Oak Glen (8/21/16) Alena Nicholas

Oak Glen (8/21/16) Alena Nicholas

Oak Glen (8/21/16) Alena Nicholas

Oak Glen (8/21/16) Alena Nicholas

Oak Glen (8/21/16) Alena Nicholas

Oak Glen (8/21/16) Alena Nicholas

Alena’s drive was above the “snow line” area of Oak Glenn Preserve (First Report) where color is nice in areas up high, but still pretty green down lower. She reported that hikers are out enjoying the cooler temperatures, diners and shoppers are enjoying the mountains’ restaurants and stores, and there are workers in the orchards and farms. Alena added that there are not nearly as many visitors now, “as during the ‘Harvest’ time, but still a good number all the same.”

Alena took these images with a cell phone.  She apologizes that the quality “isn’t all that good, but at least can give you an idea.” Though we note that today’s Apple and Samsung mobile phones take lovely photos, as these illustrate.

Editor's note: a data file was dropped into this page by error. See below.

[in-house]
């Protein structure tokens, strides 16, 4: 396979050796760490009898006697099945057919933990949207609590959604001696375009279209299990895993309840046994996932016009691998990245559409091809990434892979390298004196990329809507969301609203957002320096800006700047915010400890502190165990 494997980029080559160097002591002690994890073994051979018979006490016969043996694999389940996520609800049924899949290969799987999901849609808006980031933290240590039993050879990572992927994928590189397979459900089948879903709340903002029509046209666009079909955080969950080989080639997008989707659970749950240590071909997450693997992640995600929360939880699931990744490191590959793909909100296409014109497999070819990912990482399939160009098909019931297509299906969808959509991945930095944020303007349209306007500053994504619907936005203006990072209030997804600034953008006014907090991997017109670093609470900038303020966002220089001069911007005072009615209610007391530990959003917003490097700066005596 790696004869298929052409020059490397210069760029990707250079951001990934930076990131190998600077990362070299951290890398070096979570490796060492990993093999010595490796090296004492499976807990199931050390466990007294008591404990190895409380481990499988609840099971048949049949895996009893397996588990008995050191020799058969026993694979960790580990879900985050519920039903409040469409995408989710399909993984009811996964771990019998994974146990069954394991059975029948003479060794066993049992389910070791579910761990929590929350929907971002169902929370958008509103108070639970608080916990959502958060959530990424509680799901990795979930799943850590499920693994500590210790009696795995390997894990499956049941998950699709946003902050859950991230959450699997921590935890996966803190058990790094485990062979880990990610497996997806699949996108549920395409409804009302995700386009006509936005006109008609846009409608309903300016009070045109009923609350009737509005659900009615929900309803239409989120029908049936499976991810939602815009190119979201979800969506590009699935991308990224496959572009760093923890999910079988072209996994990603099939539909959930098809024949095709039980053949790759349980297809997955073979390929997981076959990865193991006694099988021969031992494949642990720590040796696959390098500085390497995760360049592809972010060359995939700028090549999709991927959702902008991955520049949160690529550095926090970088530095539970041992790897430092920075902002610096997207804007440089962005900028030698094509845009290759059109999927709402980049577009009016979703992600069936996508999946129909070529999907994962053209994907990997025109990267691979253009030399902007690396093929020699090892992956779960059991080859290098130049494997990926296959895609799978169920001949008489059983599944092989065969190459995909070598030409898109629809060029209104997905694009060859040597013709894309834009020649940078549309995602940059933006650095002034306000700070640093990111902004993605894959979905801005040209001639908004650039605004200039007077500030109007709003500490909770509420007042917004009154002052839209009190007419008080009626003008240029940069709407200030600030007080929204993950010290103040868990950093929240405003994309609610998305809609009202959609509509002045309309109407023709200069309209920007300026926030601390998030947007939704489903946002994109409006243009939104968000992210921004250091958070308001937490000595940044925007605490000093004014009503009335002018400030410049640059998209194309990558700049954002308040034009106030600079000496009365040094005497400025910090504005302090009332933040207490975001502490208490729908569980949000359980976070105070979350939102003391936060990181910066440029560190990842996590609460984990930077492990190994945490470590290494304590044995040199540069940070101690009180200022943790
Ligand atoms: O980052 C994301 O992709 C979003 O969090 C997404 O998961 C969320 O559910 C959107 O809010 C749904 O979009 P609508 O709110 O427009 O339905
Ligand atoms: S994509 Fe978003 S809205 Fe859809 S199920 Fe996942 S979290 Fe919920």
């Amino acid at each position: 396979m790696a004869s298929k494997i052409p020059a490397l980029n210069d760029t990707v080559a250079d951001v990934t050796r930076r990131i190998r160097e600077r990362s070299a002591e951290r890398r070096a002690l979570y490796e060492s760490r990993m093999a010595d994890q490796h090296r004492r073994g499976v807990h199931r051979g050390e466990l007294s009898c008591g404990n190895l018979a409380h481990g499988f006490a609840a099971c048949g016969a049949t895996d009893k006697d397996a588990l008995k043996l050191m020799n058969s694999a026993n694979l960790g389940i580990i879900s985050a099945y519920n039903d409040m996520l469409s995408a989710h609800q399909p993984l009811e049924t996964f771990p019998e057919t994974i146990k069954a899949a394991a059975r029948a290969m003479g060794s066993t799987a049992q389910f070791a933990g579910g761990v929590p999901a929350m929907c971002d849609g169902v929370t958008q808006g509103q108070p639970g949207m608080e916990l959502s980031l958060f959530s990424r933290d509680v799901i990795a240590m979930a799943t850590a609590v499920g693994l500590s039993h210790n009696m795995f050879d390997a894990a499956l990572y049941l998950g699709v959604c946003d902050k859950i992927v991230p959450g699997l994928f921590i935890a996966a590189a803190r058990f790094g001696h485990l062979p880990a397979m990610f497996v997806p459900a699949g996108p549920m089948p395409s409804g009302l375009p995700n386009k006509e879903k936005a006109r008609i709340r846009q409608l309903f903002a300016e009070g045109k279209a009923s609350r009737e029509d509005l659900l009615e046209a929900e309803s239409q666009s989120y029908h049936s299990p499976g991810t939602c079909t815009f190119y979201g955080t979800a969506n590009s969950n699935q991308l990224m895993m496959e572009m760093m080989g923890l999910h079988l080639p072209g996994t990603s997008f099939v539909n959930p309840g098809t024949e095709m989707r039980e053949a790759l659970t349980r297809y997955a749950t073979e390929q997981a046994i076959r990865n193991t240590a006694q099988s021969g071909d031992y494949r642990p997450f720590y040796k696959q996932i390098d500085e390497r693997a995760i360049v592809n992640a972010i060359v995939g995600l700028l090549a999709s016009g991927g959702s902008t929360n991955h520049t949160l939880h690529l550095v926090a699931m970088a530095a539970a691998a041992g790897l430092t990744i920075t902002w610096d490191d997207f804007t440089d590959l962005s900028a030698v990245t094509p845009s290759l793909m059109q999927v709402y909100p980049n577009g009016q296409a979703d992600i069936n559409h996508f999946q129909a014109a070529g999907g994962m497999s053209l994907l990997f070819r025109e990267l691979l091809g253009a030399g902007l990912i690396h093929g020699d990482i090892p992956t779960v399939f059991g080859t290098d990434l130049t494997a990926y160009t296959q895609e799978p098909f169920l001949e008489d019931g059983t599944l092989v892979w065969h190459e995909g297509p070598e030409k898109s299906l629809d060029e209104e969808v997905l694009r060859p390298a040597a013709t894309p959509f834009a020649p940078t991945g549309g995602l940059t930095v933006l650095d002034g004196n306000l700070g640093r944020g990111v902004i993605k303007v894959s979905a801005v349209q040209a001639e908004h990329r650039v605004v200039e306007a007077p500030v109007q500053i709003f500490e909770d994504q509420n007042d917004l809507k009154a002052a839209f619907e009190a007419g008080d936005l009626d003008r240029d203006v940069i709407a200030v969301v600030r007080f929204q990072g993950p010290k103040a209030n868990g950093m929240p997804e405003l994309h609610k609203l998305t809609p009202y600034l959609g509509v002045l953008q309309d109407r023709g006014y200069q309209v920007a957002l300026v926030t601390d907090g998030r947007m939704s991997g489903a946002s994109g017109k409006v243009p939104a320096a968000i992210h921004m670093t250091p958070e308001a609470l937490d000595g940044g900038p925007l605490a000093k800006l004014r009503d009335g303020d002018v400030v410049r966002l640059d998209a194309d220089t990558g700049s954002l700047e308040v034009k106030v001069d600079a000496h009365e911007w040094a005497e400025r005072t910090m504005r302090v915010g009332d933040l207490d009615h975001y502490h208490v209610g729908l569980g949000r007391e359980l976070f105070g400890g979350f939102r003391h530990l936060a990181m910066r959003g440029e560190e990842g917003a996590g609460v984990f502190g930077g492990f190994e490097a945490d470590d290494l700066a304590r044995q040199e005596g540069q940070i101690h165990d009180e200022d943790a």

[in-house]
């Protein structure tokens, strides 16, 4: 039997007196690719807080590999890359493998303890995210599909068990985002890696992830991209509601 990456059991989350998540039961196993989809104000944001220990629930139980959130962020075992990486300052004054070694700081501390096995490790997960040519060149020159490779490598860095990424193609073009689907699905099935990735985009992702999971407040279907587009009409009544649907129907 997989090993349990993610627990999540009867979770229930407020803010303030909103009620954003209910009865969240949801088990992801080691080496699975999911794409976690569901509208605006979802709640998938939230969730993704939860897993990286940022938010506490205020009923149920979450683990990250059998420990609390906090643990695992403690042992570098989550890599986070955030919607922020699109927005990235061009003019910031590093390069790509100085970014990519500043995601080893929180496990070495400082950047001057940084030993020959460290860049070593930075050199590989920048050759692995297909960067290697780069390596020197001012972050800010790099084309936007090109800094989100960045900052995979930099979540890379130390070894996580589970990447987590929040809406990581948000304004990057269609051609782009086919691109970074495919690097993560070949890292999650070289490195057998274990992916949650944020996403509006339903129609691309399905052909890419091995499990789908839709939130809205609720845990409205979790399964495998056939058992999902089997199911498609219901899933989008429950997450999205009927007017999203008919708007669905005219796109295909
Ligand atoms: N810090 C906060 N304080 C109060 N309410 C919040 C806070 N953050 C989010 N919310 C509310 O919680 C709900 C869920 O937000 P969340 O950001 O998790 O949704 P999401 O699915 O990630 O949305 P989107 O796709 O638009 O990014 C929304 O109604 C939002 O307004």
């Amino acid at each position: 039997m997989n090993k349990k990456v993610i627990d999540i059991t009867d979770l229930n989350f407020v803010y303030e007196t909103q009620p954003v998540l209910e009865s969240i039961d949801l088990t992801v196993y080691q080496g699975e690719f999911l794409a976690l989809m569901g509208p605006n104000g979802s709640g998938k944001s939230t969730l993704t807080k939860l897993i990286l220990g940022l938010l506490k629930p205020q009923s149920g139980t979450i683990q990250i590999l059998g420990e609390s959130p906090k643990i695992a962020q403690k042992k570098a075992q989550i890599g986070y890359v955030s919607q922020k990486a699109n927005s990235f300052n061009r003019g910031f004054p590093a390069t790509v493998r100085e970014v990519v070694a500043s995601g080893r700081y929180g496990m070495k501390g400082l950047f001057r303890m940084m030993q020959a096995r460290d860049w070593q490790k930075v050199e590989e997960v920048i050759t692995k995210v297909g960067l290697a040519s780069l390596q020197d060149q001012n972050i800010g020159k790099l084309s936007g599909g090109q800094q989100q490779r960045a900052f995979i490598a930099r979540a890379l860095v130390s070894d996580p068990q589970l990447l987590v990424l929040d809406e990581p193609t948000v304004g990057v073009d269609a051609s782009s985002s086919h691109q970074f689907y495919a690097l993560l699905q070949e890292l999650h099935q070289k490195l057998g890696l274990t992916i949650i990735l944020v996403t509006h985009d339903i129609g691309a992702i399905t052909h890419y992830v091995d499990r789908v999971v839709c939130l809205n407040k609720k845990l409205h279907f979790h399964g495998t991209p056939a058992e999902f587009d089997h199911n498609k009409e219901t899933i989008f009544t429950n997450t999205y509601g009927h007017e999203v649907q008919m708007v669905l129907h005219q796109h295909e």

What Alena is mentioning is that while the exposures and color are good, the definition is less than found in a camera with a larger sensor and lens. Still, we welcome seeing photos taken with cell phones, as some very good photography is being taken with them.

Just Starting (0-10%) – San Bernardino Mountains/San Gorgonio Range

Oakland: Yellow and Green in Fall, but Red?

     Posted on August 19, 2016 by John Poimiroo
Sycamore line Trestle Glen, Oakland (8/19/16) Darrell Sano

Sycamore line Trestle Glen, Oakland (8/19/16) Darrell Sano

We know Oakland sports yellow and green in August, as those are the colors of the town’s baseball team, the Athletics, but red?

Color spotter Darrell Sano took an eight-mile hike “from downtown Oakland to the foothills of my neighborhood, Montclair. While I wouldn’t say it’s fall color time here, there is a tinge of color on many trees and shrubs, and it feels like autumn for sure.”

Chinese pistache, Oakland (8/19/16) Darrell Sano

Chinese pistache, Oakland (8/19/16) Darrell Sano